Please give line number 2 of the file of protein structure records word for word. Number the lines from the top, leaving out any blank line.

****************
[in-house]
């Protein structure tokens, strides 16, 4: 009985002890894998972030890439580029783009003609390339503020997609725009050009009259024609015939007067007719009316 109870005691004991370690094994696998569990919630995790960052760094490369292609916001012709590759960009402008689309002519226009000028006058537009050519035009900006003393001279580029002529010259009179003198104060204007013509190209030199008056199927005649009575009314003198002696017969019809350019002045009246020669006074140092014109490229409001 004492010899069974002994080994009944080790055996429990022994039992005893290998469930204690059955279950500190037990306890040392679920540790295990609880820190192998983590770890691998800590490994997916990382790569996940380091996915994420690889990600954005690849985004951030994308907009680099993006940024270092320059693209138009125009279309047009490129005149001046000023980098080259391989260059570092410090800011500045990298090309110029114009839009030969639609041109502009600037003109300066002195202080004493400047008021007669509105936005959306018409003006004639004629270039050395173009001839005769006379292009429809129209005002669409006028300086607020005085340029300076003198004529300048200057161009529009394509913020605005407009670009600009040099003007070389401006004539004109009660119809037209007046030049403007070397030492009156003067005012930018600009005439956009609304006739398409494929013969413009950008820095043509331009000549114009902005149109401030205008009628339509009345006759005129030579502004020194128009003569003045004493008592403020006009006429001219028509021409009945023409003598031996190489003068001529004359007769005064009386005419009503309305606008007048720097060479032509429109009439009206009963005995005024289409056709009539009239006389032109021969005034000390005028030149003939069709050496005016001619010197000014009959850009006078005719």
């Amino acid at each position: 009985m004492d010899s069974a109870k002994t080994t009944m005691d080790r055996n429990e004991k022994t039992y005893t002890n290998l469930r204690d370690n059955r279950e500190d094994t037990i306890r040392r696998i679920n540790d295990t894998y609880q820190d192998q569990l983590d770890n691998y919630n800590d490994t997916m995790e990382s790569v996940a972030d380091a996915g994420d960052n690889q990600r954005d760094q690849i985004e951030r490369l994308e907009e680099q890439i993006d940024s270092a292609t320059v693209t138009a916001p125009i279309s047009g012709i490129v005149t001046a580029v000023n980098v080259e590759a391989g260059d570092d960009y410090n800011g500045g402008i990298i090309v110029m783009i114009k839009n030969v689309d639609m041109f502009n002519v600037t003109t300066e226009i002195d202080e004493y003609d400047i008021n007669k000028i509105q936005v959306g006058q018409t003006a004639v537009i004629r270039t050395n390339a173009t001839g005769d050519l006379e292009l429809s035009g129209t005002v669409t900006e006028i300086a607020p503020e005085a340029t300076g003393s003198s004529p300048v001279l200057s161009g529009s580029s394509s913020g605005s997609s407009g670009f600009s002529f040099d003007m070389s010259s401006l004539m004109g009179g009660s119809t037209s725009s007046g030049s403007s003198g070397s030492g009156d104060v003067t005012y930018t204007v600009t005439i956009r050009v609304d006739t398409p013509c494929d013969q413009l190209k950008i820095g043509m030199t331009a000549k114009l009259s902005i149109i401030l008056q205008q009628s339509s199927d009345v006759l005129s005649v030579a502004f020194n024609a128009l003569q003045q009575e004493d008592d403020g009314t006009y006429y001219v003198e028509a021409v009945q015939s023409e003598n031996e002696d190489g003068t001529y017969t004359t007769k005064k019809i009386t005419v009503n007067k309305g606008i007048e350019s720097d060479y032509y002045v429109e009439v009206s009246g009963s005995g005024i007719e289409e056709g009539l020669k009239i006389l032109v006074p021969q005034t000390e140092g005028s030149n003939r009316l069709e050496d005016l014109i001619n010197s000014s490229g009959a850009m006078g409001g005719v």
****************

């Protein structure tokens, strides 16, 4: 009985002890894998972030890439580029783009003609390339503020997609725009050009009259024609015939007067007719009316 109870005691004991370690094994696998569990919630995790960052760094490369292609916001012709590759960009402008689309002519226009000028006058537009050519035009900006003393001279580029002529010259009179003198104060204007013509190209030199008056199927005649009575009314003198002696017969019809350019002045009246020669006074140092014109490229409001 004492010899069974002994080994009944080790055996429990022994039992005893290998469930204690059955279950500190037990306890040392679920540790295990609880820190192998983590770890691998800590490994997916990382790569996940380091996915994420690889990600954005690849985004951030994308907009680099993006940024270092320059693209138009125009279309047009490129005149001046000023980098080259391989260059570092410090800011500045990298090309110029114009839009030969639609041109502009600037003109300066002195202080004493400047008021007669509105936005959306018409003006004639004629270039050395173009001839005769006379292009429809129209005002669409006028300086607020005085340029300076003198004529300048200057161009529009394509913020605005407009670009600009040099003007070389401006004539004109009660119809037209007046030049403007070397030492009156003067005012930018600009005439956009609304006739398409494929013969413009950008820095043509331009000549114009902005149109401030205008009628339509009345006759005129030579502004020194128009003569003045004493008592403020006009006429001219028509021409009945023409003598031996190489003068001529004359007769005064009386005419009503309305606008007048720097060479032509429109009439009206009963005995005024289409056709009539009239006389032109021969005034000390005028030149003939069709050496005016001619010197000014009959850009006078005719």